Saturday, 30 August 2008

Cut Yourself a Big Slice of On-line Pie

According to research the Internet accounts for £1 in every £7 spent in the UK and globally e-commerce is expected to grow by around 16% a year until 2011. In short there's money in them their wires!

So, you've had a brainwave and found a product to sell on-line. As Delboy would say, "this time next year Rodney, we'll be millionaires". I've spoken before about piss poor zero effort websites but in this article I'm going to offer some observations on things to avoid when setting up your on-line empire.

Observation #1 - Planning Prevents Piss Poor Performance!
Before you do anything develop an understand of your market using keyword research. Traditionally embryonic businesses carried out or commissioned market research. Market research played a significant part in a any new businesses plans. Understanding the likelihood of selling your products and the potential volume of sales isn't something you can skip over. If you were approaching a bank to fund your enterprise you'd need these numbers, just because you are spending your own savings doesn't mean you can avoid doing it.

Traditional market research wasn't altogether straightforward and was (is) expensive. As you are planning on selling on-line you have a huge advantage - use it! There are plenty of free keyword research tools that will provide you with a real understanding of your market.

All this research should be carried out BEFORE you move forward with your business and well before you invest in a website.

Observation #2 - Don't Pick a Fight You Can't Win!
I'm all for the underdog, but whatever you do don't expect to beat big budget websites without a massive all consuming effort. One of the problems people face when setting up on-line is coming across well funded, well organised, well planned competition. Sadly they often discover this after they've spent all their money setting up a website and are unable to launch a counter offensive.

Unless you are lucky enough to discover a niche that's not being exploited you are going to have competition. Get to know your competition. Depending on what you are planning to sell your competition is either local, national or international. Be realistic and don't kid yourself. Price comparing is a breeze on-line and people will almost always find your competition when researching products you sell.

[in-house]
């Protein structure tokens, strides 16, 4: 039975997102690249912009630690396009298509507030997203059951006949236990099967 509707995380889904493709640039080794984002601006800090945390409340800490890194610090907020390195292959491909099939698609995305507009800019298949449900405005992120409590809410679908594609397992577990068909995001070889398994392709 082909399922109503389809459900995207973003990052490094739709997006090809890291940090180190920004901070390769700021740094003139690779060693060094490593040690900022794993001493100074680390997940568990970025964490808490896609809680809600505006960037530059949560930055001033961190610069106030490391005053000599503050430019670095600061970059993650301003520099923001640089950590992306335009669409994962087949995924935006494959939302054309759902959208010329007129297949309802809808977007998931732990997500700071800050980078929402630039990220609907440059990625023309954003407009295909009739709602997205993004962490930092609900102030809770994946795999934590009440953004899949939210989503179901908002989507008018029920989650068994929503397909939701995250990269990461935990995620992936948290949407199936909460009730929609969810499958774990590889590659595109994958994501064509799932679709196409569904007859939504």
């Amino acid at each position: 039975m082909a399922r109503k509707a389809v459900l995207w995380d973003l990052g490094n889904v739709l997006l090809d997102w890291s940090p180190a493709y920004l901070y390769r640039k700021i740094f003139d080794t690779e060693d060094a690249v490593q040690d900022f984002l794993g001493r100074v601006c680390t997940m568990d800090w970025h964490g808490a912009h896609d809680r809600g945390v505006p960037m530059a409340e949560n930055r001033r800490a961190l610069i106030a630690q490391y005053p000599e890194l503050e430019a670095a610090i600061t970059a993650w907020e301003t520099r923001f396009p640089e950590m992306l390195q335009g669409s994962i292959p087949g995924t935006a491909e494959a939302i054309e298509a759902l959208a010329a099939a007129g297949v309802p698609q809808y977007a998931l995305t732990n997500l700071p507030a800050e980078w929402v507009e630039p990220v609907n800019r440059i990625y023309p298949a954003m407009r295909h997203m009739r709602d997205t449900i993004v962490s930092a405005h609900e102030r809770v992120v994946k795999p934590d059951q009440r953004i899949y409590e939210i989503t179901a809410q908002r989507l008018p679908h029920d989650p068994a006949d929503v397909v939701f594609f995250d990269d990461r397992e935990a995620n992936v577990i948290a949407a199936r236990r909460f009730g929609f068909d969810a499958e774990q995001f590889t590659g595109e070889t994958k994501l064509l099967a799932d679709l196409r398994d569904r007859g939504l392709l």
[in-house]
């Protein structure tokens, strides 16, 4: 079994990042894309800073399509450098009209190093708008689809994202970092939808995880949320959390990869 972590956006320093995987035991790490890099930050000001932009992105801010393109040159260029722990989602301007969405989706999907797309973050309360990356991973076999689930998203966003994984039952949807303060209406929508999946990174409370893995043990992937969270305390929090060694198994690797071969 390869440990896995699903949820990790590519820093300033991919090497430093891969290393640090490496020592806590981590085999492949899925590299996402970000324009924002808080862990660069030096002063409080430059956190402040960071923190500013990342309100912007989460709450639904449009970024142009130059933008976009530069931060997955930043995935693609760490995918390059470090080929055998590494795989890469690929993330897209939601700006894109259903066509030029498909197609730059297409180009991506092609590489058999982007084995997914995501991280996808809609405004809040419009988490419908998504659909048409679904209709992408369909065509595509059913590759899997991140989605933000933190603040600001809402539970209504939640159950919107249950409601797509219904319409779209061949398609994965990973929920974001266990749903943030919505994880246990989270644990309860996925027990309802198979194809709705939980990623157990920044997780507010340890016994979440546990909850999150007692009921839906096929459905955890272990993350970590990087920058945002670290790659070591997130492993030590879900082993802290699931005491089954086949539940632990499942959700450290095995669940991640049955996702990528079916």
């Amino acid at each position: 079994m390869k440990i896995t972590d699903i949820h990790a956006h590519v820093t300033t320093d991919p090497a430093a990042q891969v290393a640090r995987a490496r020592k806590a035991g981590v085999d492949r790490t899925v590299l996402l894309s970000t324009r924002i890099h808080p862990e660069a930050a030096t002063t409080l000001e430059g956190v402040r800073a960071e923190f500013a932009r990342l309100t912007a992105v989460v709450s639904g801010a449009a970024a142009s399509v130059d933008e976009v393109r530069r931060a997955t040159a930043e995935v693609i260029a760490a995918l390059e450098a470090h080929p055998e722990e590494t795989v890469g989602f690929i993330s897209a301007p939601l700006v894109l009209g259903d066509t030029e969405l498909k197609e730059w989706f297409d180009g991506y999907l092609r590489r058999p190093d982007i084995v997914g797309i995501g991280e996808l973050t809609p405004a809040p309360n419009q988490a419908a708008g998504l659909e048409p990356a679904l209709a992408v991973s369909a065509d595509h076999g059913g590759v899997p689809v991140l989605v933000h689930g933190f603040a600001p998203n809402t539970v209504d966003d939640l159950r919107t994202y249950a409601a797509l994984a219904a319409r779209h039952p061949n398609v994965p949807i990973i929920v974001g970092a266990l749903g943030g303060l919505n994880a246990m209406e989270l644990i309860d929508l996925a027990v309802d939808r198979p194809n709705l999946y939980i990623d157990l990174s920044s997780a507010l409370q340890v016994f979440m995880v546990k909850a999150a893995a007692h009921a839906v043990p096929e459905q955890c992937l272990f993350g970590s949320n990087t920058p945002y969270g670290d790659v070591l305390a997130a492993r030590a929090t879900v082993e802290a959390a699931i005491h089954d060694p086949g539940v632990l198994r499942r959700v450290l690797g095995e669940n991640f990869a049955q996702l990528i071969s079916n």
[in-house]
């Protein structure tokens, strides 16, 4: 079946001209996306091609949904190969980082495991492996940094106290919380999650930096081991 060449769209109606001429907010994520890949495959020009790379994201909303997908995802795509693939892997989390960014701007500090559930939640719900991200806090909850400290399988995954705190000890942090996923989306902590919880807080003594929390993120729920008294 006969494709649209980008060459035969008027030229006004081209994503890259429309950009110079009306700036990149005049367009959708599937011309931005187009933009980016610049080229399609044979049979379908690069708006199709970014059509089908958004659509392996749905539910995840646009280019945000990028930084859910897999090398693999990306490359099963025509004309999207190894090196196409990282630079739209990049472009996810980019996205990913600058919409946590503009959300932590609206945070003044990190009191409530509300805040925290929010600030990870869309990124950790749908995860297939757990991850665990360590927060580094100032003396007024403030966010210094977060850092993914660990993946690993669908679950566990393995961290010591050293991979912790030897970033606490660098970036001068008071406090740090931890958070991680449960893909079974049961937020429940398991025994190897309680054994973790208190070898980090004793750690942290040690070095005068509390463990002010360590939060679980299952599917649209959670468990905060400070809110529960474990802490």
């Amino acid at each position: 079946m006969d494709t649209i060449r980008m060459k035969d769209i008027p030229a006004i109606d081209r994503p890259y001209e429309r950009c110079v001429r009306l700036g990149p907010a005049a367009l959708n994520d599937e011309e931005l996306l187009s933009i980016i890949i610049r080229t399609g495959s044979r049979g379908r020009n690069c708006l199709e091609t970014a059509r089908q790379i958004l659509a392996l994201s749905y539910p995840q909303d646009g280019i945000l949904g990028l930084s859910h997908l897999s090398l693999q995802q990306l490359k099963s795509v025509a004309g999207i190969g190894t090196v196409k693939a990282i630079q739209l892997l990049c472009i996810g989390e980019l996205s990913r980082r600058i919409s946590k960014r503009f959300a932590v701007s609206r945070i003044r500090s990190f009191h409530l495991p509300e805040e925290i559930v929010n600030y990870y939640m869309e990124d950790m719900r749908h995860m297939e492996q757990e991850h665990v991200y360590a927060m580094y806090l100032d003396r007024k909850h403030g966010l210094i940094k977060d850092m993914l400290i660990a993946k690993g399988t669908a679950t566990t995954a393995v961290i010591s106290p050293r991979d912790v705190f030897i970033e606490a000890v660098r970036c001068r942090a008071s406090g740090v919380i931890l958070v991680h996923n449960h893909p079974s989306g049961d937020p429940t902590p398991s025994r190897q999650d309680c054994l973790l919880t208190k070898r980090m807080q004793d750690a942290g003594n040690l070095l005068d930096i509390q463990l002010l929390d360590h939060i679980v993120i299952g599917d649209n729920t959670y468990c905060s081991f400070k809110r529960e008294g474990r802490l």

Of course your chosen market may not have one dominant player and this may lull you into a false sense of security. A good example is the dearth of on-line sex shops. These shops have often been set-up by people who find a good drop shipping company and like the idea of sitting in the middle counting the cash. Entering a crowded market will be as tough or tougher than entering a market dominated by big players and you could easily become a busy fool.

Again, develop a comprehensive understanding of your competition BEFORE you invest in a website.

Observation #3 - Consumers Know the Price of Everything and the Value of Nothing
Price isn't the only thing that matters to consumers but it's a key component of the decision to buy. You could kid yourself that people will buy from you because you are a nice person but on-line it's hard to show people who you are. Getting your pricing right is going to make or break you, especially in the current economic climate.

Understand the real cost of running your business and your break even points and make sure you are competitive with your prices. Again do all these calculations BEFORE you invest in a website.

Observation #4 - Mirror Mirror on the Wall
If you run your great idea past your parents, partner, brothers and sisters etc the chances are they will be supportive and tell you they think it's a winner. It might be but do yourself a favour and talk to people who are not so sure you are onto a winner.